LiveCycle to AEM

Core support for Adobe LiveCycle ES4 has ended in March of 2018 and many organizations are looking to migrate and upgrade, but it has become apparent that many are confused. This is why it is important to understand what exactly LiveCycle was, and what offerings are now available in its place.


LiveCycle EOL: Where do we go from here?

As many are aware, core support for Adobe LiveCycle ES4 has ended in March of 2018. This should come as no surprise, seeing as the latest stable release appeared in March of 2013, 5 years before support has been dropped. As a result, many organizations are looking to migrate and upgrade, but it has become apparent that many are confused. It is thus important to understand what exactly LiveCycle was, and what offerings are now available in its place.

Let’s Clarify a Few Things

The first point that should be made clear, and where lies much of the confusion, is that LiveCycle was not a singular product. Through the acquisition of many different vendors and organizations, Adobe had assembled a collection of tools for form and document creation, management, and automation, all of which resided under the LiveCycle brand. Such tools included Designer, Forms, Output, PDF Generator, Digital Rights Management, Workflows, etc., many of which were incorporated and wrapped for deployment to an enterprise application server. The advantage of this model is that individual components could be purchased separately, allowing for cost savings when few of these solutions were required. Naturally, the reverse was also the downside: the inclusion of a multitude of tools could drastically increase expenses.

With all these offerings, there is one of these products that stood out in terms of its usage and popularity: LiveCycle Designer. Unlike the majority of the available tools, this one existed as a desktop application and did not require the utilization of an application server. This allowed end-users to design forms and documents with pixel-perfect precision, but also allowing for rather complex dynamic content through the ability to add scripts and by separating of content into fragments.

For many end-users, the term LiveCycle is synonymous with LiveCycle Designer, though it is important that the distinction is made. This product falls more into a gray area when looking at the End Of Life of the suite. As a whole, Adobe is no longer offering support or maintenance on LiveCycle server, nor are they providing software and security updates. With this said, these are normally delivered as part of the M&S (extended support) offerings through the license. Designer, however, could be purchased solely as a desktop application, and updates are obtained through subsequent purchases in this case.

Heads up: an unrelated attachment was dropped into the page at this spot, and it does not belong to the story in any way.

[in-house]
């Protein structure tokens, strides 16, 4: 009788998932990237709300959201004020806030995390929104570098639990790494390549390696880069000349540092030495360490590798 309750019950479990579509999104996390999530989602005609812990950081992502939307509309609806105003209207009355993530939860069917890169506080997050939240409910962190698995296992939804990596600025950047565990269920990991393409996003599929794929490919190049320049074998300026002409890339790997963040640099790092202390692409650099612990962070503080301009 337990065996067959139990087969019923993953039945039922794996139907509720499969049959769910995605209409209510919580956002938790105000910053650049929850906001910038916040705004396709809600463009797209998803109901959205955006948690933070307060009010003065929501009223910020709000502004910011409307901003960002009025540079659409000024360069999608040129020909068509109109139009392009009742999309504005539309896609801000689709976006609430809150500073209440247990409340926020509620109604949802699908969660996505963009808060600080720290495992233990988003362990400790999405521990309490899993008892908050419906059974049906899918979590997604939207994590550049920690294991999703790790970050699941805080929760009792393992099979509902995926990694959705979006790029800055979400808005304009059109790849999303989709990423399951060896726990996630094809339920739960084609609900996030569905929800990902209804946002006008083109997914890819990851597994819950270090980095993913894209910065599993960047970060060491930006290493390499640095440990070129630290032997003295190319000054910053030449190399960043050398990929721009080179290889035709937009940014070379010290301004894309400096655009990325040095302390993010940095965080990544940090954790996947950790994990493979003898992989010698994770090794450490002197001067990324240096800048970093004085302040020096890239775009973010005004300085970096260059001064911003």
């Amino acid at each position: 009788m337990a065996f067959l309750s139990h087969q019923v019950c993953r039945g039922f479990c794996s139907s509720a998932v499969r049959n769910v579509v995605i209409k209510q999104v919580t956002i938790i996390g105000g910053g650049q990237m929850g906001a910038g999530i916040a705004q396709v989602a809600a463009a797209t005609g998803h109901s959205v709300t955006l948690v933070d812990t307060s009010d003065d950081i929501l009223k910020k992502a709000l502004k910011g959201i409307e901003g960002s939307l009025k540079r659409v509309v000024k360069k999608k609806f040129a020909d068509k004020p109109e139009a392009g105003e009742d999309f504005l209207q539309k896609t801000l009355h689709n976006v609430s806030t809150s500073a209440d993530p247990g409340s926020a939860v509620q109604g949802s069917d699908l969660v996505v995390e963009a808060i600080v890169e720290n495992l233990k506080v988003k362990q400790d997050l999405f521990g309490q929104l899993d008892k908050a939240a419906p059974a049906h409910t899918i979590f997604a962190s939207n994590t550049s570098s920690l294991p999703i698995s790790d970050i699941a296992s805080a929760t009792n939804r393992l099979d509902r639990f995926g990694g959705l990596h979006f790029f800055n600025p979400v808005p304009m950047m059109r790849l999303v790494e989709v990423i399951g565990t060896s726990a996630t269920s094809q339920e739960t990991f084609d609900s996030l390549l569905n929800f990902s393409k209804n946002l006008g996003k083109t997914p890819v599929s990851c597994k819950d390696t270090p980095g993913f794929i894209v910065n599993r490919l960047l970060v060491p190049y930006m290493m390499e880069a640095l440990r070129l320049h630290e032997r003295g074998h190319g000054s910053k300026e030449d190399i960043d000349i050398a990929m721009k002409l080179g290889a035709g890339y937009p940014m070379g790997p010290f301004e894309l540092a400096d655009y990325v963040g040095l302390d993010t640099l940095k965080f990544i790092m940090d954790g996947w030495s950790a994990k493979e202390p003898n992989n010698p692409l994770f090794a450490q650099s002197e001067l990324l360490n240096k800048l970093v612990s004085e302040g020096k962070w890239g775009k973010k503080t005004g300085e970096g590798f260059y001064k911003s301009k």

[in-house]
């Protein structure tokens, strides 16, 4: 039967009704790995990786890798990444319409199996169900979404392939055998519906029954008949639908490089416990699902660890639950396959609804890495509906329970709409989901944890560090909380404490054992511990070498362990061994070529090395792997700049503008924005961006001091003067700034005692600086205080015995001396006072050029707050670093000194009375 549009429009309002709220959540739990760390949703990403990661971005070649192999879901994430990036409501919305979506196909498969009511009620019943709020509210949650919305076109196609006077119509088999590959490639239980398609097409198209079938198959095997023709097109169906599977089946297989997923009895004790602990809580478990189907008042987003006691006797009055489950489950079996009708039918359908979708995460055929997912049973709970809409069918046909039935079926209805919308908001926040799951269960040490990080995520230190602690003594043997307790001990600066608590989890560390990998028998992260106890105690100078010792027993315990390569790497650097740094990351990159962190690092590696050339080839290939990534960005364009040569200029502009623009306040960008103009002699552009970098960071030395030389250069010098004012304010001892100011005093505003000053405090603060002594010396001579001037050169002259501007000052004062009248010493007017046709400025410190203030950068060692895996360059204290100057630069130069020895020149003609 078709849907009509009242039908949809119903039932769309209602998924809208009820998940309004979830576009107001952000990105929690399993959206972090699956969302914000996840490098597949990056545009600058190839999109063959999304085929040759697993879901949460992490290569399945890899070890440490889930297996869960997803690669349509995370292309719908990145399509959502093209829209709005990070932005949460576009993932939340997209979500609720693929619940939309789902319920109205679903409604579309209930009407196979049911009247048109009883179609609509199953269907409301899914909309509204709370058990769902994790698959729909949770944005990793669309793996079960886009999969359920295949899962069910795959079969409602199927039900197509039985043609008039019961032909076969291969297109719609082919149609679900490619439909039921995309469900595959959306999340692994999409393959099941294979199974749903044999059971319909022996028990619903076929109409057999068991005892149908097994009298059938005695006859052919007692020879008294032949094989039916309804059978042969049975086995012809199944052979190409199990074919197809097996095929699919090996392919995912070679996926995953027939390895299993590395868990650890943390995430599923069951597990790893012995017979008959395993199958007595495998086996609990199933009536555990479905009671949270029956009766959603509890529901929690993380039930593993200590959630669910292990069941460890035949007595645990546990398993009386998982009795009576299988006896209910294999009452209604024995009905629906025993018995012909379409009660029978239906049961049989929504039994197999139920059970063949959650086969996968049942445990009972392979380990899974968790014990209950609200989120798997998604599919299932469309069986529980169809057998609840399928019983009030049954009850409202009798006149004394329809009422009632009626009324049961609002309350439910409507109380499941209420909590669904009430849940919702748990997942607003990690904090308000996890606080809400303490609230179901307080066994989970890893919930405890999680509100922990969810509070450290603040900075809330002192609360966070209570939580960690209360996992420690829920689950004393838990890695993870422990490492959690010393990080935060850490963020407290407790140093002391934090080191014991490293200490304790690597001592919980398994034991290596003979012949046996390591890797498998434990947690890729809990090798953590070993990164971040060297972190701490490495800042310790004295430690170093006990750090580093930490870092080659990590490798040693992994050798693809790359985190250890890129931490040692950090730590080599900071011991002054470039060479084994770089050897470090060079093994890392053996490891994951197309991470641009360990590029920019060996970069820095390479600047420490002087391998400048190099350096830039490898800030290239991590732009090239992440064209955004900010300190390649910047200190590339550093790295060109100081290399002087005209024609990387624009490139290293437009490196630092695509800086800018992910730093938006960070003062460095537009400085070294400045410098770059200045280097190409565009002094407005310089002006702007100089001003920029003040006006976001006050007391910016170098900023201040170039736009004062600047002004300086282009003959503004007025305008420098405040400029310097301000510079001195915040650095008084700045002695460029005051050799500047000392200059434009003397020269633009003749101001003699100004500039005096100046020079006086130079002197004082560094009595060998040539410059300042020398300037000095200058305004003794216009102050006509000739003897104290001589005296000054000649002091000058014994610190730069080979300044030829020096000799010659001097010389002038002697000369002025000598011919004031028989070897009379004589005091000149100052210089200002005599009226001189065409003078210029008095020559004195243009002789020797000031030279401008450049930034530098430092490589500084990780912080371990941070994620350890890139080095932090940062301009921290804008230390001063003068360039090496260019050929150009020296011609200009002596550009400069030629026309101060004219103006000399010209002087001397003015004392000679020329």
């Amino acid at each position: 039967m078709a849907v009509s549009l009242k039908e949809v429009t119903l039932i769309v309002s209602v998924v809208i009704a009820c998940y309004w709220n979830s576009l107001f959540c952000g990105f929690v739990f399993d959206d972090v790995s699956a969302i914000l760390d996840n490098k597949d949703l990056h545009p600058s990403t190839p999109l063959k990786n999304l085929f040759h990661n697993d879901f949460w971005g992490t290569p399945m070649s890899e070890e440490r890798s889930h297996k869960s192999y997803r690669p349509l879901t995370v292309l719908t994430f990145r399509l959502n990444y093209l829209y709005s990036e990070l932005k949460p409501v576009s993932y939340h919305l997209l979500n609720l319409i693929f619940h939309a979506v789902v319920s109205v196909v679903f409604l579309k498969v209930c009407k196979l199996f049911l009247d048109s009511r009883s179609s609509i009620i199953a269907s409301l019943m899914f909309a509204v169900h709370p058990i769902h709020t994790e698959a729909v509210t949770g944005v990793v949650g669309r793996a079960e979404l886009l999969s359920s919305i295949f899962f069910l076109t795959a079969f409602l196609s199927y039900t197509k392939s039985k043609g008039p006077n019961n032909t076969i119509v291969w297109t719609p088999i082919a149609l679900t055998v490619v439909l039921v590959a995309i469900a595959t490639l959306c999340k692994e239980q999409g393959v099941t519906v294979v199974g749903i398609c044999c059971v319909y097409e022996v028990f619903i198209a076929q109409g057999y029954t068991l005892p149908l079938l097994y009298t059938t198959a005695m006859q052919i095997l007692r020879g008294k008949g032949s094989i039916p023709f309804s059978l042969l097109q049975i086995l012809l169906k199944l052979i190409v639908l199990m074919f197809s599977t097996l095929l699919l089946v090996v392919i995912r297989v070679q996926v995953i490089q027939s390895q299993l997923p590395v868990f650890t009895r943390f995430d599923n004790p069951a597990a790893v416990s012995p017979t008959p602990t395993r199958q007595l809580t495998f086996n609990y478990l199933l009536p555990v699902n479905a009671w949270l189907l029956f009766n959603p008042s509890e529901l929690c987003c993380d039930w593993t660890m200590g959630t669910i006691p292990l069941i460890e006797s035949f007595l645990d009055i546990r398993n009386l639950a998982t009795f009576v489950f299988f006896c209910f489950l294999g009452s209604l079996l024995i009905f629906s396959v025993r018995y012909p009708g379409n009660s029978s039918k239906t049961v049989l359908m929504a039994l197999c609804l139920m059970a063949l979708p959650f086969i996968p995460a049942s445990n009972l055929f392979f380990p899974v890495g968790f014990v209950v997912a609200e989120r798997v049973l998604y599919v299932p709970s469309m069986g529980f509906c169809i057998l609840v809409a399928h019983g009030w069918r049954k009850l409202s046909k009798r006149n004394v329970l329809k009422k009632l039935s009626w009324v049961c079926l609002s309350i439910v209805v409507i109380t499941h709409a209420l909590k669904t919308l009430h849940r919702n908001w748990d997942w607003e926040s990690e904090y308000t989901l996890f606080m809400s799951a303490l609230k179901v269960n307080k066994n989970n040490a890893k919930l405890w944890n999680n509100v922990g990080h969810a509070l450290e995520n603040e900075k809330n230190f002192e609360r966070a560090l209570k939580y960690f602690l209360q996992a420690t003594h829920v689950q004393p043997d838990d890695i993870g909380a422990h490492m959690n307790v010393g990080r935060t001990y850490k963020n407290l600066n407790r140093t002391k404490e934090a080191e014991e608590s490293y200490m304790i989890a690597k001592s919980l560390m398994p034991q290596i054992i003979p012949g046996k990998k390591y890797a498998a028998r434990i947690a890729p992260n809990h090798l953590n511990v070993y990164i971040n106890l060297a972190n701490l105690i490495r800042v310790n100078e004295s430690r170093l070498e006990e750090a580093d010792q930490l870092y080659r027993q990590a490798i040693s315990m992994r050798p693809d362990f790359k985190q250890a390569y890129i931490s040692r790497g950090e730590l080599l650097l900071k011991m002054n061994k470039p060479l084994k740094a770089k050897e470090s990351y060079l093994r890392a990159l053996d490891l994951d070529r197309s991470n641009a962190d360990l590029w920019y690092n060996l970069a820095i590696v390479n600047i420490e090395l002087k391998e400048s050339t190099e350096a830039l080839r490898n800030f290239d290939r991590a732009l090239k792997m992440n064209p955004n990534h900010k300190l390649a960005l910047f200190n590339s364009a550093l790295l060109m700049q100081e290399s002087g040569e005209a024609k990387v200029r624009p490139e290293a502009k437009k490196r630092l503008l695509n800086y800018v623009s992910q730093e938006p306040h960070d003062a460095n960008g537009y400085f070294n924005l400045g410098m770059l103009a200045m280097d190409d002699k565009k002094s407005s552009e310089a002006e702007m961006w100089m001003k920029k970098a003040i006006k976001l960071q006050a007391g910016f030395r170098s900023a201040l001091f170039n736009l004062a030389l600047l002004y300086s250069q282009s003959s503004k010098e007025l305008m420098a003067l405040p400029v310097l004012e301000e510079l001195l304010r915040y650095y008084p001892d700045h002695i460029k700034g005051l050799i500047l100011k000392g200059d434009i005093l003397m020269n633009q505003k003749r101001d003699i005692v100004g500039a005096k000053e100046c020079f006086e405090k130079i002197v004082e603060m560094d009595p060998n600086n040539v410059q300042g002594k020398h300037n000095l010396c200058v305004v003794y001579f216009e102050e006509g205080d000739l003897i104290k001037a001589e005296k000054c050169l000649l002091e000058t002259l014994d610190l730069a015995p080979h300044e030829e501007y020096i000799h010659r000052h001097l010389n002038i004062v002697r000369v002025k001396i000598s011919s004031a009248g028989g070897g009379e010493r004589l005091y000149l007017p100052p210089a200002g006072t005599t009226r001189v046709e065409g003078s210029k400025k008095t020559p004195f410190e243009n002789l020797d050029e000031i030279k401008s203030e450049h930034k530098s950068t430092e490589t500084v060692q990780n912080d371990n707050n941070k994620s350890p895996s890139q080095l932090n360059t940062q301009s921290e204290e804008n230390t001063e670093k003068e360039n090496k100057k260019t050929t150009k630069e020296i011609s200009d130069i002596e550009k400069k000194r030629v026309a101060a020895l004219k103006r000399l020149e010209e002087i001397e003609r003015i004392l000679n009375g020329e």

Out With the Old and In with the… Old?

Considering the wide range of tools LiveCycle offered, not to mention the demand and popularity associated, it should come as no surprise that they have not been abandoned. To the contrary, many of these, along with some new, are bundled together in what is currently known as AEM Forms. This, unlike its predecessor, is merely a component of the Adobe Experience Manager platform, along with AEM Sites (for website creation and management) and AEM Assets (for digital asset management). The Forms portion marries together all of the LiveCycle tools, resulting in an average cost saving since the individual components are no longer purchased separately (the exception being Document Security, formerly DRM). Equally, some new tools are added in the mix, creating a state-of-the-art platform for form and document management, data capture, automation, and interactive communications. On top of all this, AEM is also offered both as an on-premise solution or through managed services in the cloud. The bonus is that all three of the AEM offerings coexist on the same platform, and thus can share resources and work together. 

One detail that should be noted is that AEM Forms is offered in two flavours: JEE and OSGI. The JEE option houses the descendent of the LiveCycle suite, while OSGI only offers some of those features. A further deep-dive into this topic is needed to outline the discrepancies, but rest assured that both are currently viable options.

Where to Go From Here

It is never an easy decision to make when migrating to new software, and the transition from LiveCycle is no exception. There are many factors that should be taken into consideration when looking at enterprise-level form and document solutions. These should include:

  • Form and Document Footprint
  • Number of documents
  • Number of form submissions
  • Budget and Costs
  • Expenses related to current document management
  • Available budget to allocate to migration

One important factor is that AEM Forms is built as an enterprise solution, and thus should be treated as such. As with most form and document solutions, it is recommended to look at the bigger picture to get the better return on investment. To assist with this process, we at AFTIA are offering a forms maturity assessment, along with demos and consultations.

Lastly, for those looking for AEM Forms Designer (formerly LiveCycle Designer), it is typically not available for purchase, but is still included and utilized with AEM Forms. This said, as of version 6.0, the majority of the updates to the software are minor (predominantly small bug fixes). Depending on the circumstances, it may not be necessary to look at obtaining an update.

Reach out to us if you have any questions, would like to see a demo, or prefer speaking to an expert.
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Andre Smith
Systems Analyst
Andre is a jack of all trades being able offer assistance as a team lead, developer, and Solution Consultant

Linked Solutions

Information Technology

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